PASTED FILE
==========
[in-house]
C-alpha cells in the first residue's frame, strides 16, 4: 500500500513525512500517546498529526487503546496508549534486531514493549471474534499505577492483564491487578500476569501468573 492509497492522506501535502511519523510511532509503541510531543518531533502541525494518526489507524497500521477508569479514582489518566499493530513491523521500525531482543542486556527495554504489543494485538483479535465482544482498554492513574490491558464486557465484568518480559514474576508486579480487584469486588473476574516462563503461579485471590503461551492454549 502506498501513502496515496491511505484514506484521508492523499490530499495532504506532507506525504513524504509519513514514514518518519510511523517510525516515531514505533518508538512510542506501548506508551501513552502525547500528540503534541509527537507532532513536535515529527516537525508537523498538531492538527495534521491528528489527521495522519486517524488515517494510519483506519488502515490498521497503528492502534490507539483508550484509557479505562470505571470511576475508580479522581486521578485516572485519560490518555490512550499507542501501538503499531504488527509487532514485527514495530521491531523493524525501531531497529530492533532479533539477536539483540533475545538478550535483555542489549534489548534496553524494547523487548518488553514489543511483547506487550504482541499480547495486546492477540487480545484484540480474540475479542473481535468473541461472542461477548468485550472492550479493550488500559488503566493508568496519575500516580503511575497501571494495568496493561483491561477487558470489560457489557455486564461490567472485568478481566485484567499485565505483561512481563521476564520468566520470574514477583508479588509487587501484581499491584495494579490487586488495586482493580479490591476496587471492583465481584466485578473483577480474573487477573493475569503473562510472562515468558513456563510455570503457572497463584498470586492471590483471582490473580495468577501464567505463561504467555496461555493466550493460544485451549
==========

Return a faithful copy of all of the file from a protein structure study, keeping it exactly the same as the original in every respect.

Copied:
[in-house]
C-alpha cells in the first residue's frame, strides 16, 4: 500500500513525512500517546498529526487503546496508549534486531514493549471474534499505577492483564491487578500476569501468573 492509497492522506501535502511519523510511532509503541510531543518531533502541525494518526489507524497500521477508569479514582489518566499493530513491523521500525531482543542486556527495554504489543494485538483479535465482544482498554492513574490491558464486557465484568518480559514474576508486579480487584469486588473476574516462563503461579485471590503461551492454549 502506498501513502496515496491511505484514506484521508492523499490530499495532504506532507506525504513524504509519513514514514518518519510511523517510525516515531514505533518508538512510542506501548506508551501513552502525547500528540503534541509527537507532532513536535515529527516537525508537523498538531492538527495534521491528528489527521495522519486517524488515517494510519483506519488502515490498521497503528492502534490507539483508550484509557479505562470505571470511576475508580479522581486521578485516572485519560490518555490512550499507542501501538503499531504488527509487532514485527514495530521491531523493524525501531531497529530492533532479533539477536539483540533475545538478550535483555542489549534489548534496553524494547523487548518488553514489543511483547506487550504482541499480547495486546492477540487480545484484540480474540475479542473481535468473541461472542461477548468485550472492550479493550488500559488503566493508568496519575500516580503511575497501571494495568496493561483491561477487558470489560457489557455486564461490567472485568478481566485484567499485565505483561512481563521476564520468566520470574514477583508479588509487587501484581499491584495494579490487586488495586482493580479490591476496587471492583465481584466485578473483577480474573487477573493475569503473562510472562515468558513456563510455570503457572497463584498470586492471590483471582490473580495468577501464567505463561504467555496461555493466550493460544485451549